vFam: Skewes-Cox, P., et al. Profile hidden Markov models for the detection of viruses within metagenomic sequence data. PLoS One 2014;9(8):e105067. 10.1371/journal.pone.0105067.
VFDB: Chen, L., et al. VFDB 2012 update: toward the genetic diversity and molecular evolution of bacterial virulence factors. Nucleic Acids Res 2012;40(Database issue):D641-645. 10.1093/nar/gkr989.
Victors: Mao, C., et al. Curation, integration and visualization of bacterial virulence factors in PATRIC. Bioinformatics 2015;31(2):252-258. 10.1093/bioinformatics/btu631.

News in version MOCAT2 v2.0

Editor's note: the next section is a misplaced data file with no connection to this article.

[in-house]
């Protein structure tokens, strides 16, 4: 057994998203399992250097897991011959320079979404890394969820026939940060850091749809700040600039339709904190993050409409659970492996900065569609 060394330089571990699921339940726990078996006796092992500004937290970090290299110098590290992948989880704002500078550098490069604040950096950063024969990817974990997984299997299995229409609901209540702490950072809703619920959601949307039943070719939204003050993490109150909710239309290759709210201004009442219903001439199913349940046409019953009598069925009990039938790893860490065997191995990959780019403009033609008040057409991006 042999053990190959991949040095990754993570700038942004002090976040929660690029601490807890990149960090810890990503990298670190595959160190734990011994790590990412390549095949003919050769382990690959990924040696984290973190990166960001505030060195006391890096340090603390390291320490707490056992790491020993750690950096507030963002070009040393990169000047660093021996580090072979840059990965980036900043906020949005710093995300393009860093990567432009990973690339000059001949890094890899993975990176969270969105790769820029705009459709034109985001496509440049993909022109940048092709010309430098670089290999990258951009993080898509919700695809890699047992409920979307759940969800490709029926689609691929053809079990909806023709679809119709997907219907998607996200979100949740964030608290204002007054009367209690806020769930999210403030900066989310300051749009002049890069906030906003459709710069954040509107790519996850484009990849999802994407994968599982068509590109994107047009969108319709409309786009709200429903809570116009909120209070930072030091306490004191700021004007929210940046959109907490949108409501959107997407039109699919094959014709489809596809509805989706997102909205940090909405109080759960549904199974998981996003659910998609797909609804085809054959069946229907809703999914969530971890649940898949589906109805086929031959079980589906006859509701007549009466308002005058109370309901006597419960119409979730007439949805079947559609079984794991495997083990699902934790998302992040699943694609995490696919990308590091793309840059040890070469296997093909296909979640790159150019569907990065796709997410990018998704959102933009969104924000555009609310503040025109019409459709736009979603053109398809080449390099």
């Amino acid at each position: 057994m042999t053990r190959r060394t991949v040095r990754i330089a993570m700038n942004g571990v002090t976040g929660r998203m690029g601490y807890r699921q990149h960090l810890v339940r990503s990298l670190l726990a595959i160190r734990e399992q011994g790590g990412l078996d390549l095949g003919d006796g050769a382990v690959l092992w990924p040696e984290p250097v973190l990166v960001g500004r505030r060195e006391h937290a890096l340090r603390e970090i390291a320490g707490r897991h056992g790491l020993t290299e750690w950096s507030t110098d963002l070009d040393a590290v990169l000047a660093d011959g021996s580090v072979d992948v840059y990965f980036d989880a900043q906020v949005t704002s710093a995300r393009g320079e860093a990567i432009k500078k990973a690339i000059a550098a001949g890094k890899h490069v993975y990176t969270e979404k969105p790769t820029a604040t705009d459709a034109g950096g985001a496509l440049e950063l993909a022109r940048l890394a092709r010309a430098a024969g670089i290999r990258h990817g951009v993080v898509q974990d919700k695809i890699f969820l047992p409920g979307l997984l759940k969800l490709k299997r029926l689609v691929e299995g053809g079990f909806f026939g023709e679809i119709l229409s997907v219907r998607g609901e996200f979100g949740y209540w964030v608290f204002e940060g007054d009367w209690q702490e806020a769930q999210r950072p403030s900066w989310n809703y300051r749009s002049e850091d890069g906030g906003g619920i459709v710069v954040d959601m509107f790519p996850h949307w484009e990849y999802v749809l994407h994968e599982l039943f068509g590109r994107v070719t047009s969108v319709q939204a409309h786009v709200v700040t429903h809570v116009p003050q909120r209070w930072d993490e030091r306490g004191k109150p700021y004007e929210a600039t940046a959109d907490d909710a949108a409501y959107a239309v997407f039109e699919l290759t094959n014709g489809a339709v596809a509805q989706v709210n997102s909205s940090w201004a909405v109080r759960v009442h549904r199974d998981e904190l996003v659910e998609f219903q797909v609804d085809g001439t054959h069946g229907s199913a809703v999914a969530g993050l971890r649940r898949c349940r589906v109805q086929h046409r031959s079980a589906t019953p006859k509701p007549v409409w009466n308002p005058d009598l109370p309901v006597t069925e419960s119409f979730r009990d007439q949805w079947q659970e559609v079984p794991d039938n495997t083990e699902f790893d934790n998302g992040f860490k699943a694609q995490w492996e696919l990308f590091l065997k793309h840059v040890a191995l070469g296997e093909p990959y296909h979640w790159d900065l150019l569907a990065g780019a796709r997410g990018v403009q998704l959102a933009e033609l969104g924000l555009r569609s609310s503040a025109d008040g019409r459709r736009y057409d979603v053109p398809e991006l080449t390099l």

MOCAT2 v2.0 has a number of great new features. With this version you can easily generate functional and taxonomic profiles of your metagenomes, as well as generate and annotate reference gene catalogs. Functional profiles are generated by mapping reads to one of the included, environment specific databases (human gut, human skin, mouse gut or the oceans), or by generating your own gene catalog and map the reads to that. Taxonomic profiles are generated by either mapping reads to the RefMG.v1 database, which contains single copy marker genes from bacterial genomes, and then generating profiles for NCBI taxonomic levels. This is useful if you want to have a species assignment of the taxa in your metagenomes. Or, a second approach, mapping reads to the mOTU database. By doing this you will get abundances of the species clusters described in Mende et al. (2013). This approach will generate well defined species clusters abundances, and enable you to discover new species in the metagenome, but not all of these clusters can be taxonomically assigned. This version also supports the extraction of marker genes, describedon the homepage for Taxonomic profiling using mOTUs.